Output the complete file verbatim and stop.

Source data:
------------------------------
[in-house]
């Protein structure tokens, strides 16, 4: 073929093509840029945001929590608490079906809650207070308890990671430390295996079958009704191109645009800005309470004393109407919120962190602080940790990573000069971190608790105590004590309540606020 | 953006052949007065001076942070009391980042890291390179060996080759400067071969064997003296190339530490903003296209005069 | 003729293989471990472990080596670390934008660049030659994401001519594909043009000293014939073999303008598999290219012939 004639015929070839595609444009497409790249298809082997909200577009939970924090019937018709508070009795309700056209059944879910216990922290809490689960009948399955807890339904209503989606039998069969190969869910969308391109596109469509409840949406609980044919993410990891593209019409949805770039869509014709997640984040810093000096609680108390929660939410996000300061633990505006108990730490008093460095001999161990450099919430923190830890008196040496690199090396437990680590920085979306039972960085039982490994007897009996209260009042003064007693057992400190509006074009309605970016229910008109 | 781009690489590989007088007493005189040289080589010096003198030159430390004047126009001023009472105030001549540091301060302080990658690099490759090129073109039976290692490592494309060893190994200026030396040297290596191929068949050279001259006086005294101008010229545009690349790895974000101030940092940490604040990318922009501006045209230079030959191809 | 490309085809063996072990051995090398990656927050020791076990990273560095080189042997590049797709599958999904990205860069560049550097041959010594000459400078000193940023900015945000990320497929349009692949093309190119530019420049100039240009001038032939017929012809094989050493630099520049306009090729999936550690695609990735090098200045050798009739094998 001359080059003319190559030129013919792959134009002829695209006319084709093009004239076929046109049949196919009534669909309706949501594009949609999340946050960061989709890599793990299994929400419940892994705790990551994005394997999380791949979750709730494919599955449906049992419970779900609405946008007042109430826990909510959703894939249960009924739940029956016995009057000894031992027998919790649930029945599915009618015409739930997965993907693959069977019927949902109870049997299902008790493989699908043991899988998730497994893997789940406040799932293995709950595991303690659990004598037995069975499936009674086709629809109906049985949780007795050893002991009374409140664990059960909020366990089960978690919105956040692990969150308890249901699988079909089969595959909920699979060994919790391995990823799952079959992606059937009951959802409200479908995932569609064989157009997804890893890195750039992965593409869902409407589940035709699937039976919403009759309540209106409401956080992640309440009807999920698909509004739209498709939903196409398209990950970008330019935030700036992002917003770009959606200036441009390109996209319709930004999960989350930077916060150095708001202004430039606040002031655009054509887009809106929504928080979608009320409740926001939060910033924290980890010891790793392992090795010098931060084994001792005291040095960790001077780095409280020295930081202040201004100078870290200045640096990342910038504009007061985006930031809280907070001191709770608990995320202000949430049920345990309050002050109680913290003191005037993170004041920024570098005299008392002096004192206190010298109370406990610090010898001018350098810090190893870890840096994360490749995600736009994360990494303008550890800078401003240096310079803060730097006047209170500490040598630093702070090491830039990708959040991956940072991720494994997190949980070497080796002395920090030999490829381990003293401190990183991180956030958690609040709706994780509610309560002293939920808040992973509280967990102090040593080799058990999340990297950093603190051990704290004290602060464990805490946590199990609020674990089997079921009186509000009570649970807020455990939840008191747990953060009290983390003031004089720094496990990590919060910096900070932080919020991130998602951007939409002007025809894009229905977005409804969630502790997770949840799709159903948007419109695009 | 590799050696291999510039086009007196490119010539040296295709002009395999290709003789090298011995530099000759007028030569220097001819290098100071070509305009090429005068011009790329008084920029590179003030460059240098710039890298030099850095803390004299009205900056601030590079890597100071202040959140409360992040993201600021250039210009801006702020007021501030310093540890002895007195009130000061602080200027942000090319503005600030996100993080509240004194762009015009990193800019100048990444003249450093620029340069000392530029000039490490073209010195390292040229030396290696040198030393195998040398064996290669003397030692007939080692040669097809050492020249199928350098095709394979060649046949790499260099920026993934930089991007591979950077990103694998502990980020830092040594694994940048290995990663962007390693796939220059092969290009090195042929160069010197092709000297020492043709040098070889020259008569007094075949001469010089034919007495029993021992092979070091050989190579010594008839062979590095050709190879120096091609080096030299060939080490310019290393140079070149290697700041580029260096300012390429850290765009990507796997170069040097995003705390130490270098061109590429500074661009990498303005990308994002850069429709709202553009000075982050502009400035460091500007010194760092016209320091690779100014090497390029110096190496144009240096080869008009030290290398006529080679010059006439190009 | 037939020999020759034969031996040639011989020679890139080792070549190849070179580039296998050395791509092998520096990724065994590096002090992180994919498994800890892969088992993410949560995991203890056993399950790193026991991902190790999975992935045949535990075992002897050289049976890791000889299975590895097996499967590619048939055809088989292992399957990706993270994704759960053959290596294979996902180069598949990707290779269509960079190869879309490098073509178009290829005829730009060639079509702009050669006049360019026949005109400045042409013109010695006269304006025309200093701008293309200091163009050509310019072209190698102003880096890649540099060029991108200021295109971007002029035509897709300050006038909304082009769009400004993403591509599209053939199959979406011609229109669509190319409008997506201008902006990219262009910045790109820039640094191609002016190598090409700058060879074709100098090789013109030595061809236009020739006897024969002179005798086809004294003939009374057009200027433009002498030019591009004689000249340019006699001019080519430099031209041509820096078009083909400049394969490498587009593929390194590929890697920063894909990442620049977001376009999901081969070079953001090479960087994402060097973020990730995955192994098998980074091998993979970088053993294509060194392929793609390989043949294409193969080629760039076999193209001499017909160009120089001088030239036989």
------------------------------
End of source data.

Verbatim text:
[in-house]
């Protein structure tokens, strides 16, 4: 073929093509840029945001929590608490079906809650207070308890990671430390295996079958009704191109645009800005309470004393109407919120962190602080940790990573000069971190608790105590004590309540606020 | 953006052949007065001076942070009391980042890291390179060996080759400067071969064997003296190339530490903003296209005069 | 003729293989471990472990080596670390934008660049030659994401001519594909043009000293014939073999303008598999290219012939 004639015929070839595609444009497409790249298809082997909200577009939970924090019937018709508070009795309700056209059944879910216990922290809490689960009948399955807890339904209503989606039998069969190969869910969308391109596109469509409840949406609980044919993410990891593209019409949805770039869509014709997640984040810093000096609680108390929660939410996000300061633990505006108990730490008093460095001999161990450099919430923190830890008196040496690199090396437990680590920085979306039972960085039982490994007897009996209260009042003064007693057992400190509006074009309605970016229910008109 | 781009690489590989007088007493005189040289080589010096003198030159430390004047126009001023009472105030001549540091301060302080990658690099490759090129073109039976290692490592494309060893190994200026030396040297290596191929068949050279001259006086005294101008010229545009690349790895974000101030940092940490604040990318922009501006045209230079030959191809 | 490309085809063996072990051995090398990656927050020791076990990273560095080189042997590049797709599958999904990205860069560049550097041959010594000459400078000193940023900015945000990320497929349009692949093309190119530019420049100039240009001038032939017929012809094989050493630099520049306009090729999936550690695609990735090098200045050798009739094998 001359080059003319190559030129013919792959134009002829695209006319084709093009004239076929046109049949196919009534669909309706949501594009949609999340946050960061989709890599793990299994929400419940892994705790990551994005394997999380791949979750709730494919599955449906049992419970779900609405946008007042109430826990909510959703894939249960009924739940029956016995009057000894031992027998919790649930029945599915009618015409739930997965993907693959069977019927949902109870049997299902008790493989699908043991899988998730497994893997789940406040799932293995709950595991303690659990004598037995069975499936009674086709629809109906049985949780007795050893002991009374409140664990059960909020366990089960978690919105956040692990969150308890249901699988079909089969595959909920699979060994919790391995990823799952079959992606059937009951959802409200479908995932569609064989157009997804890893890195750039992965593409869902409407589940035709699937039976919403009759309540209106409401956080992640309440009807999920698909509004739209498709939903196409398209990950970008330019935030700036992002917003770009959606200036441009390109996209319709930004999960989350930077916060150095708001202004430039606040002031655009054509887009809106929504928080979608009320409740926001939060910033924290980890010891790793392992090795010098931060084994001792005291040095960790001077780095409280020295930081202040201004100078870290200045640096990342910038504009007061985006930031809280907070001191709770608990995320202000949430049920345990309050002050109680913290003191005037993170004041920024570098005299008392002096004192206190010298109370406990610090010898001018350098810090190893870890840096994360490749995600736009994360990494303008550890800078401003240096310079803060730097006047209170500490040598630093702070090491830039990708959040991956940072991720494994997190949980070497080796002395920090030999490829381990003293401190990183991180956030958690609040709706994780509610309560002293939920808040992973509280967990102090040593080799058990999340990297950093603190051990704290004290602060464990805490946590199990609020674990089997079921009186509000009570649970807020455990939840008191747990953060009290983390003031004089720094496990990590919060910096900070932080919020991130998602951007939409002007025809894009229905977005409804969630502790997770949840799709159903948007419109695009 | 590799050696291999510039086009007196490119010539040296295709002009395999290709003789090298011995530099000759007028030569220097001819290098100071070509305009090429005068011009790329008084920029590179003030460059240098710039890298030099850095803390004299009205900056601030590079890597100071202040959140409360992040993201600021250039210009801006702020007021501030310093540890002895007195009130000061602080200027942000090319503005600030996100993080509240004194762009015009990193800019100048990444003249450093620029340069000392530029000039490490073209010195390292040229030396290696040198030393195998040398064996290669003397030692007939080692040669097809050492020249199928350098095709394979060649046949790499260099920026993934930089991007591979950077990103694998502990980020830092040594694994940048290995990663962007390693796939220059092969290009090195042929160069010197092709000297020492043709040098070889020259008569007094075949001469010089034919007495029993021992092979070091050989190579010594008839062979590095050709190879120096091609080096030299060939080490310019290393140079070149290697700041580029260096300012390429850290765009990507796997170069040097995003705390130490270098061109590429500074661009990498303005990308994002850069429709709202553009000075982050502009400035460091500007010194760092016209320091690779100014090497390029110096190496144009240096080869008009030290290398006529080679010059006439190009 | 037939020999020759034969031996040639011989020679890139080792070549190849070179580039296998050395791509092998520096990724065994590096002090992180994919498994800890892969088992993410949560995991203890056993399950790193026991991902190790999975992935045949535990075992002897050289049976890791000889299975590895097996499967590619048939055809088989292992399957990706993270994704759960053959290596294979996902180069598949990707290779269509960079190869879309490098073509178009290829005829730009060639079509702009050669006049360019026949005109400045042409013109010695006269304006025309200093701008293309200091163009050509310019072209190698102003880096890649540099060029991108200021295109971007002029035509897709300050006038909304082009769009400004993403591509599209053939199959979406011609229109669509190319409008997506201008902006990219262009910045790109820039640094191609002016190598090409700058060879074709100098090789013109030595061809236009020739006897024969002179005798086809004294003939009374057009200027433009002498030019591009004689000249340019006699001019080519430099031209041509820096078009083909400049394969490498587009593929390194590929890697920063894909990442620049977001376009999901081969070079953001090479960087994402060097973020990730995955192994098998980074091998993979970088053993294509060194392929793609390989043949294409193969080629760039076999193209001499017909160009120089001088030239036989």